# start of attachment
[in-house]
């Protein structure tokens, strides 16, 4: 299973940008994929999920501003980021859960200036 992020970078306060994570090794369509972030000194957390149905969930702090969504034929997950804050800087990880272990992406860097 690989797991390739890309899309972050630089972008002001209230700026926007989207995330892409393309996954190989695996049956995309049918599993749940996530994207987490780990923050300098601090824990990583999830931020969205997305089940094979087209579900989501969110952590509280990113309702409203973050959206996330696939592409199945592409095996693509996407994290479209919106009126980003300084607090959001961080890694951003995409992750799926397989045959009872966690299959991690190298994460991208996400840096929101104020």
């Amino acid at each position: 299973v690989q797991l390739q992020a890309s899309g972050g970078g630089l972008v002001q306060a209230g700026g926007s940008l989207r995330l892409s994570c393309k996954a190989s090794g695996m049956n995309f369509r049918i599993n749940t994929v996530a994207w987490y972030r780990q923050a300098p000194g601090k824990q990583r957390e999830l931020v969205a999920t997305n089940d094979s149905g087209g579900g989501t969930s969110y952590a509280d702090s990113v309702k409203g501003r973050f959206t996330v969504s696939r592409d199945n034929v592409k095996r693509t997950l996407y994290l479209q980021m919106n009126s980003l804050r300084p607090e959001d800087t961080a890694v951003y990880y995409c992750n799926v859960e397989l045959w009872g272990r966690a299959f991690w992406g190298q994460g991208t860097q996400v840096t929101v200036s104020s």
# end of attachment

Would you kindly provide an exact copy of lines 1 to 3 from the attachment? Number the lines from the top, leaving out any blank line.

[in-house]
């Protein structure tokens, strides 16, 4: 299973940008994929999920501003980021859960200036 992020970078306060994570090794369509972030000194957390149905969930702090969504034929997950804050800087990880272990992406860097 690989797991390739890309899309972050630089972008002001209230700026926007989207995330892409393309996954190989695996049956995309049918599993749940996530994207987490780990923050300098601090824990990583999830931020969205997305089940094979087209579900989501969110952590509280990113309702409203973050959206996330696939592409199945592409095996693509996407994290479209919106009126980003300084607090959001961080890694951003995409992750799926397989045959009872966690299959991690190298994460991208996400840096929101104020």
């Amino acid at each position: 299973v690989q797991l390739q992020a890309s899309g972050g970078g630089l972008v002001q306060a209230g700026g926007s940008l989207r995330l892409s994570c393309k996954a190989s090794g695996m049956n995309f369509r049918i599993n749940t994929v996530a994207w987490y972030r780990q923050a300098p000194g601090k824990q990583r957390e999830l931020v969205a999920t997305n089940d094979s149905g087209g579900g989501t969930s969110y952590a509280d702090s990113v309702k409203g501003r973050f959206t996330v969504s696939r592409d199945n034929v592409k095996r693509t997950l996407y994290l479209q980021m919106n009126s980003l804050r300084p607090e959001d800087t961080a890694v951003y990880y995409c992750n799926v859960e397989l045959w009872g272990r966690a299959f991690w992406g190298q994460g991208t860097q996400v840096t929101v200036s104020s």